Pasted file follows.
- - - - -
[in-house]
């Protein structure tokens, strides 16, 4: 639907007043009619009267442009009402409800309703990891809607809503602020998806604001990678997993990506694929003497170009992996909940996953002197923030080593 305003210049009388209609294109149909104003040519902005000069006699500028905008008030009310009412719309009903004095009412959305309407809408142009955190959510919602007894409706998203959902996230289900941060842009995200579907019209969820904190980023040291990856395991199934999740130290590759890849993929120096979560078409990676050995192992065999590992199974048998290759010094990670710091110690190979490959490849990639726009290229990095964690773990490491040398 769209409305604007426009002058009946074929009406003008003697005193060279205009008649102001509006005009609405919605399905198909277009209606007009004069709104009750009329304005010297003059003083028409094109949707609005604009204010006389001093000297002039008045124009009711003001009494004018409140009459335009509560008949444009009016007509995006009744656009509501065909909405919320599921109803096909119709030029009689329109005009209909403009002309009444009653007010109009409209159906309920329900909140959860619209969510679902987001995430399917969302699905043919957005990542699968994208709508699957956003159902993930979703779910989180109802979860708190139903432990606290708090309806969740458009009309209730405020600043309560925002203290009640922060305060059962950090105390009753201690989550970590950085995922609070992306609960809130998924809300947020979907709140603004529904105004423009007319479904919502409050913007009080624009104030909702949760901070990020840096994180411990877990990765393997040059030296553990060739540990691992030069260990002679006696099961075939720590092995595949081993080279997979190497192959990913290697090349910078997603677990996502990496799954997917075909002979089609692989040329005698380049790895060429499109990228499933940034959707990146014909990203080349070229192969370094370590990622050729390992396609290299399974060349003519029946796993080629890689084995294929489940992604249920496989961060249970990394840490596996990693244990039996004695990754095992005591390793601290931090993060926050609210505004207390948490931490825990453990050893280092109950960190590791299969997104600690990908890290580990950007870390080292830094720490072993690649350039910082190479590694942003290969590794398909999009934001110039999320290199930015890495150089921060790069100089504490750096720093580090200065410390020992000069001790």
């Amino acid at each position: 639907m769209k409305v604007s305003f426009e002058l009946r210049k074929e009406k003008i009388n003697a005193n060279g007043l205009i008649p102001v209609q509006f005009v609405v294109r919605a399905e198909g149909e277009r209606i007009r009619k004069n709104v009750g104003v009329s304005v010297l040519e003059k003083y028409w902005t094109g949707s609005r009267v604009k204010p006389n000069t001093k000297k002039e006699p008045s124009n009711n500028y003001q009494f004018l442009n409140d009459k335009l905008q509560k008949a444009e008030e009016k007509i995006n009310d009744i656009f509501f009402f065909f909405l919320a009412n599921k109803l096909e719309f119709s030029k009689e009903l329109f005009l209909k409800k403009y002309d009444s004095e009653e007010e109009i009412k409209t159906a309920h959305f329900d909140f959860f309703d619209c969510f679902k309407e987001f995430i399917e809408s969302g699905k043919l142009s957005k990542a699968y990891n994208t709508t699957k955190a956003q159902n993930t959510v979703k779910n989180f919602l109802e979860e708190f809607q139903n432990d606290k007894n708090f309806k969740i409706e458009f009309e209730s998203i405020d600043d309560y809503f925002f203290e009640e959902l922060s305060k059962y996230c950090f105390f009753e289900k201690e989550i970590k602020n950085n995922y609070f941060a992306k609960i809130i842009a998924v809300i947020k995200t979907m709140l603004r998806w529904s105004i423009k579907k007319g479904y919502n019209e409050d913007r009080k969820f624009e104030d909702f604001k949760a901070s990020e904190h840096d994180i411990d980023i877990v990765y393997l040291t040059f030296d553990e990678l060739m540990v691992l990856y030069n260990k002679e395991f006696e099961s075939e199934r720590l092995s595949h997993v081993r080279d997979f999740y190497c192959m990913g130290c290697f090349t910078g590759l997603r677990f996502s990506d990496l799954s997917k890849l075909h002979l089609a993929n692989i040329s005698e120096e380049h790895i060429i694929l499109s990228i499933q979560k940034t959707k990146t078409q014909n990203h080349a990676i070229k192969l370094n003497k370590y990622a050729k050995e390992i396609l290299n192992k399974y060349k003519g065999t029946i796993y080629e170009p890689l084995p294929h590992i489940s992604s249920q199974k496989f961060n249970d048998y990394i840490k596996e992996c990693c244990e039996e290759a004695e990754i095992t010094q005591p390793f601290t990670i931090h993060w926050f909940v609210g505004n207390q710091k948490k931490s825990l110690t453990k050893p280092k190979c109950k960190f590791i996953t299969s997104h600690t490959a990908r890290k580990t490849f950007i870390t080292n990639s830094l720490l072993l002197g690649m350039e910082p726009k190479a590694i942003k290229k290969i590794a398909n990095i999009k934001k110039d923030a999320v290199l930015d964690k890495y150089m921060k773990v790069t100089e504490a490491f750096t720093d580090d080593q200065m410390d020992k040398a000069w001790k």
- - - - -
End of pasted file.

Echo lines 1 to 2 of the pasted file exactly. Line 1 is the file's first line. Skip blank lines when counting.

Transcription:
[in-house]
């Protein structure tokens, strides 16, 4: 639907007043009619009267442009009402409800309703990891809607809503602020998806604001990678997993990506694929003497170009992996909940996953002197923030080593 305003210049009388209609294109149909104003040519902005000069006699500028905008008030009310009412719309009903004095009412959305309407809408142009955190959510919602007894409706998203959902996230289900941060842009995200579907019209969820904190980023040291990856395991199934999740130290590759890849993929120096979560078409990676050995192992065999590992199974048998290759010094990670710091110690190979490959490849990639726009290229990095964690773990490491040398 769209409305604007426009002058009946074929009406003008003697005193060279205009008649102001509006005009609405919605399905198909277009209606007009004069709104009750009329304005010297003059003083028409094109949707609005604009204010006389001093000297002039008045124009009711003001009494004018409140009459335009509560008949444009009016007509995006009744656009509501065909909405919320599921109803096909119709030029009689329109005009209909403009002309009444009653007010109009409209159906309920329900909140959860619209969510679902987001995430399917969302699905043919957005990542699968994208709508699957956003159902993930979703779910989180109802979860708190139903432990606290708090309806969740458009009309209730405020600043309560925002203290009640922060305060059962950090105390009753201690989550970590950085995922609070992306609960809130998924809300947020979907709140603004529904105004423009007319479904919502409050913007009080624009104030909702949760901070990020840096994180411990877990990765393997040059030296553990060739540990691992030069260990002679006696099961075939720590092995595949081993080279997979190497192959990913290697090349910078997603677990996502990496799954997917075909002979089609692989040329005698380049790895060429499109990228499933940034959707990146014909990203080349070229192969370094370590990622050729390992396609290299399974060349003519029946796993080629890689084995294929489940992604249920496989961060249970990394840490596996990693244990039996004695990754095992005591390793601290931090993060926050609210505004207390948490931490825990453990050893280092109950960190590791299969997104600690990908890290580990950007870390080292830094720490072993690649350039910082190479590694942003290969590794398909999009934001110039999320290199930015890495150089921060790069100089504490750096720093580090200065410390020992000069001790």